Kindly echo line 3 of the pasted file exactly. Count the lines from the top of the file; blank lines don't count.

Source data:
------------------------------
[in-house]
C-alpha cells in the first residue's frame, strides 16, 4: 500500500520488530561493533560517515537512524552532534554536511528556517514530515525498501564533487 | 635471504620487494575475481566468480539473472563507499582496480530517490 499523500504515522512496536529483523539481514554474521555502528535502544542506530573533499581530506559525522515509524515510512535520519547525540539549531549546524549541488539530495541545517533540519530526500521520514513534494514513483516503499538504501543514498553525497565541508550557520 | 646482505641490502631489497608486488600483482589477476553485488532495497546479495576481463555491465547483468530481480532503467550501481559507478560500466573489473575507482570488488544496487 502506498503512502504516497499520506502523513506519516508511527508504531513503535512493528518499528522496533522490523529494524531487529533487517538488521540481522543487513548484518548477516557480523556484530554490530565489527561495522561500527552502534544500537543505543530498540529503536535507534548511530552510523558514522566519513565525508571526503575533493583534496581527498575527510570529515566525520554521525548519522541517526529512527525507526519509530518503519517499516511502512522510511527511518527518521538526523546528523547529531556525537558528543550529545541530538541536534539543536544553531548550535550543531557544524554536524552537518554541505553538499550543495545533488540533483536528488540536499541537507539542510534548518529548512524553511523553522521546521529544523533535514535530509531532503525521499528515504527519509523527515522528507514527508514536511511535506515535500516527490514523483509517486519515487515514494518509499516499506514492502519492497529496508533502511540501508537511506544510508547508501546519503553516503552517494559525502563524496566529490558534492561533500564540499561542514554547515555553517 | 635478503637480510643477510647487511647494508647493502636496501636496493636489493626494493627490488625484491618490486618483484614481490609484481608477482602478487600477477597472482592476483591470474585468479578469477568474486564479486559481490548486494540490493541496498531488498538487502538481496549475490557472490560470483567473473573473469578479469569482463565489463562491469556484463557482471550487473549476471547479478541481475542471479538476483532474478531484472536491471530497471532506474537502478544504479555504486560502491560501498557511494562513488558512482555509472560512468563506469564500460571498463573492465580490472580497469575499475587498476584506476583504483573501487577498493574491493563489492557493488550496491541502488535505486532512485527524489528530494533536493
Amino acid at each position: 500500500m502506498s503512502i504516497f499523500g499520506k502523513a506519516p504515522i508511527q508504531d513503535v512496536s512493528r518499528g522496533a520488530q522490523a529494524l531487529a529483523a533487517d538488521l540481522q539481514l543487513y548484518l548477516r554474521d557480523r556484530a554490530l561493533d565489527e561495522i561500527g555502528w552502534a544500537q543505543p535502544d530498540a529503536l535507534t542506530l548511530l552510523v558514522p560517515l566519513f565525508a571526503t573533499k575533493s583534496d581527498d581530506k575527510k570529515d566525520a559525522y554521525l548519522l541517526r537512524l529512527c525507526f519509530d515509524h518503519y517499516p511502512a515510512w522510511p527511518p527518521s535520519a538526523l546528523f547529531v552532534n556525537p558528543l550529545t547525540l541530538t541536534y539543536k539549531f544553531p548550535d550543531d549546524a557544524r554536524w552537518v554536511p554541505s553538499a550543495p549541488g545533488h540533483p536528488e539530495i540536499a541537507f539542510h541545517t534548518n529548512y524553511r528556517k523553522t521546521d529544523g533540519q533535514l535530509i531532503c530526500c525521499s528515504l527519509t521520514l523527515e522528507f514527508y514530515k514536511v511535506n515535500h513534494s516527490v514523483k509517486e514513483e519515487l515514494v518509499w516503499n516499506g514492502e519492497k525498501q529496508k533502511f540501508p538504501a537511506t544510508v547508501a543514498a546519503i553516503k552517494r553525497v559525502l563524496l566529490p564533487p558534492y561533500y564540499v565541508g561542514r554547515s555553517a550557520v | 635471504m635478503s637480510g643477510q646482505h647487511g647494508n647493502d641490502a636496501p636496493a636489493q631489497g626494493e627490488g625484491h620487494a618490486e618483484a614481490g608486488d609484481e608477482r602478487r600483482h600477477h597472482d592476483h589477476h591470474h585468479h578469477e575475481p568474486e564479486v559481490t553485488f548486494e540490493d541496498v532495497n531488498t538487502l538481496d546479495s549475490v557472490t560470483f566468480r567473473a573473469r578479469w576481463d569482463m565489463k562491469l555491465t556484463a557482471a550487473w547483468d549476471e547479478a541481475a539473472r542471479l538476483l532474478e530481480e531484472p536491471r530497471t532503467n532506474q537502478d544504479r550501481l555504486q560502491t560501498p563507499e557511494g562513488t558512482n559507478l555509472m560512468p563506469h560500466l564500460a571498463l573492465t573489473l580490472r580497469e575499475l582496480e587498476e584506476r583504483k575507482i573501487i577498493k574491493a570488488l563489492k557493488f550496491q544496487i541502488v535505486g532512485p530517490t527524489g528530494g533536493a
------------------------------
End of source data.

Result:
Amino acid at each position: 500500500m502506498s503512502i504516497f499523500g499520506k502523513a506519516p504515522i508511527q508504531d513503535v512496536s512493528r518499528g522496533a520488530q522490523a529494524l531487529a529483523a533487517d538488521l540481522q539481514l543487513y548484518l548477516r554474521d557480523r556484530a554490530l561493533d565489527e561495522i561500527g555502528w552502534a544500537q543505543p535502544d530498540a529503536l535507534t542506530l548511530l552510523v558514522p560517515l566519513f565525508a571526503t573533499k575533493s583534496d581527498d581530506k575527510k570529515d566525520a559525522y554521525l548519522l541517526r537512524l529512527c525507526f519509530d515509524h518503519y517499516p511502512a515510512w522510511p527511518p527518521s535520519a538526523l546528523f547529531v552532534n556525537p558528543l550529545t547525540l541530538t541536534y539543536k539549531f544553531p548550535d550543531d549546524a557544524r554536524w552537518v554536511p554541505s553538499a550543495p549541488g545533488h540533483p536528488e539530495i540536499a541537507f539542510h541545517t534548518n529548512y524553511r528556517k523553522t521546521d529544523g533540519q533535514l535530509i531532503c530526500c525521499s528515504l527519509t521520514l523527515e522528507f514527508y514530515k514536511v511535506n515535500h513534494s516527490v514523483k509517486e514513483e519515487l515514494v518509499w516503499n516499506g514492502e519492497k525498501q529496508k533502511f540501508p538504501a537511506t544510508v547508501a543514498a546519503i553516503k552517494r553525497v559525502l563524496l566529490p564533487p558534492y561533500y564540499v565541508g561542514r554547515s555553517a550557520v | 635471504m635478503s637480510g643477510q646482505h647487511g647494508n647493502d641490502a636496501p636496493a636489493q631489497g626494493e627490488g625484491h620487494a618490486e618483484a614481490g608486488d609484481e608477482r602478487r600483482h600477477h597472482d592476483h589477476h591470474h585468479h578469477e575475481p568474486e564479486v559481490t553485488f548486494e540490493d541496498v532495497n531488498t538487502l538481496d546479495s549475490v557472490t560470483f566468480r567473473a573473469r578479469w576481463d569482463m565489463k562491469l555491465t556484463a557482471a550487473w547483468d549476471e547479478a541481475a539473472r542471479l538476483l532474478e530481480e531484472p536491471r530497471t532503467n532506474q537502478d544504479r550501481l555504486q560502491t560501498p563507499e557511494g562513488t558512482n559507478l555509472m560512468p563506469h560500466l564500460a571498463l573492465t573489473l580490472r580497469e575499475l582496480e587498476e584506476r583504483k575507482i573501487i577498493k574491493a570488488l563489492k557493488f550496491q544496487i541502488v535505486g532512485p530517490t527524489g528530494g533536493a